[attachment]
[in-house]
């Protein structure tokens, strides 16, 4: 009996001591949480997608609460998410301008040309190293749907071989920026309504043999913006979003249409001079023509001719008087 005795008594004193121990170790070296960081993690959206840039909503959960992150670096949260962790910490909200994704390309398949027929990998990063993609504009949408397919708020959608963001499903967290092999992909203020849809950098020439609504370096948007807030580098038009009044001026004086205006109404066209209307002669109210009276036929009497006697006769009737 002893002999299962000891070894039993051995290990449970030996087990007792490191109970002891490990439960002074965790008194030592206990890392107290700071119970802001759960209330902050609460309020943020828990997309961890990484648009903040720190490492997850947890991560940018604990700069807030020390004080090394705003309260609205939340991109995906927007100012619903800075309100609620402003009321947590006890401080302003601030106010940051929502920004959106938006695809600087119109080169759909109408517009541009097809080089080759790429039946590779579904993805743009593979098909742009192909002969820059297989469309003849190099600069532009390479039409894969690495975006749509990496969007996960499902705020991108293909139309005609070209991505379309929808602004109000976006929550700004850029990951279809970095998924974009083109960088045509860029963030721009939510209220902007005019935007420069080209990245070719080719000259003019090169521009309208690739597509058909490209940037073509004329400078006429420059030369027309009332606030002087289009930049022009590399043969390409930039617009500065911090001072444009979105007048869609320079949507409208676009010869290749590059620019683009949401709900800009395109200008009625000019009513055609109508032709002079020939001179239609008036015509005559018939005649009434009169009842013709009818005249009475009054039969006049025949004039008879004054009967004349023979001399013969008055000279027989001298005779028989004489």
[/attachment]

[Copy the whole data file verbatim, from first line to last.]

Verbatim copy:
[in-house]
């Protein structure tokens, strides 16, 4: 009996001591949480997608609460998410301008040309190293749907071989920026309504043999913006979003249409001079023509001719008087 005795008594004193121990170790070296960081993690959206840039909503959960992150670096949260962790910490909200994704390309398949027929990998990063993609504009949408397919708020959608963001499903967290092999992909203020849809950098020439609504370096948007807030580098038009009044001026004086205006109404066209209307002669109210009276036929009497006697006769009737 002893002999299962000891070894039993051995290990449970030996087990007792490191109970002891490990439960002074965790008194030592206990890392107290700071119970802001759960209330902050609460309020943020828990997309961890990484648009903040720190490492997850947890991560940018604990700069807030020390004080090394705003309260609205939340991109995906927007100012619903800075309100609620402003009321947590006890401080302003601030106010940051929502920004959106938006695809600087119109080169759909109408517009541009097809080089080759790429039946590779579904993805743009593979098909742009192909002969820059297989469309003849190099600069532009390479039409894969690495975006749509990496969007996960499902705020991108293909139309005609070209991505379309929808602004109000976006929550700004850029990951279809970095998924974009083109960088045509860029963030721009939510209220902007005019935007420069080209990245070719080719000259003019090169521009309208690739597509058909490209940037073509004329400078006429420059030369027309009332606030002087289009930049022009590399043969390409930039617009500065911090001072444009979105007048869609320079949507409208676009010869290749590059620019683009949401709900800009395109200008009625000019009513055609109508032709002079020939001179239609008036015509005559018939005649009434009169009842013709009818005249009475009054039969006049025949004039008879004054009967004349023979001399013969008055000279027989001298005779028989004489």